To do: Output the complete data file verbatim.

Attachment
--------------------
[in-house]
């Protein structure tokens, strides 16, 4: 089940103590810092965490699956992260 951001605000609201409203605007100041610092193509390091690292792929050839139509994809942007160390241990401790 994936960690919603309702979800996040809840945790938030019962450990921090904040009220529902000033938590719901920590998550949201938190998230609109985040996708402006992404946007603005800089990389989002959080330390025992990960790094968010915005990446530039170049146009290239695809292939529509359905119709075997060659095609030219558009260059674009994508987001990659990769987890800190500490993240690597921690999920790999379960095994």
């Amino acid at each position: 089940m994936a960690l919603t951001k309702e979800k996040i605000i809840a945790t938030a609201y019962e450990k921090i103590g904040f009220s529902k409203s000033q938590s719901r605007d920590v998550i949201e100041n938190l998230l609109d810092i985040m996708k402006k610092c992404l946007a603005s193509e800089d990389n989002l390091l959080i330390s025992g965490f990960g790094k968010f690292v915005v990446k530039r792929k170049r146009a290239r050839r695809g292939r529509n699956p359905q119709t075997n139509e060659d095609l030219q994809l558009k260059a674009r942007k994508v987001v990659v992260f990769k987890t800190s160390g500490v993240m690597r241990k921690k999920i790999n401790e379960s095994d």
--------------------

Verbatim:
[in-house]
């Protein structure tokens, strides 16, 4: 089940103590810092965490699956992260 951001605000609201409203605007100041610092193509390091690292792929050839139509994809942007160390241990401790 994936960690919603309702979800996040809840945790938030019962450990921090904040009220529902000033938590719901920590998550949201938190998230609109985040996708402006992404946007603005800089990389989002959080330390025992990960790094968010915005990446530039170049146009290239695809292939529509359905119709075997060659095609030219558009260059674009994508987001990659990769987890800190500490993240690597921690999920790999379960095994």
């Amino acid at each position: 089940m994936a960690l919603t951001k309702e979800k996040i605000i809840a945790t938030a609201y019962e450990k921090i103590g904040f009220s529902k409203s000033q938590s719901r605007d920590v998550i949201e100041n938190l998230l609109d810092i985040m996708k402006k610092c992404l946007a603005s193509e800089d990389n989002l390091l959080i330390s025992g965490f990960g790094k968010f690292v915005v990446k530039r792929k170049r146009a290239r050839r695809g292939r529509n699956p359905q119709t075997n139509e060659d095609l030219q994809l558009k260059a674009r942007k994508v987001v990659v992260f990769k987890t800190s160390g500490v993240m690597r241990k921690k999920i790999n401790e379960s095994d």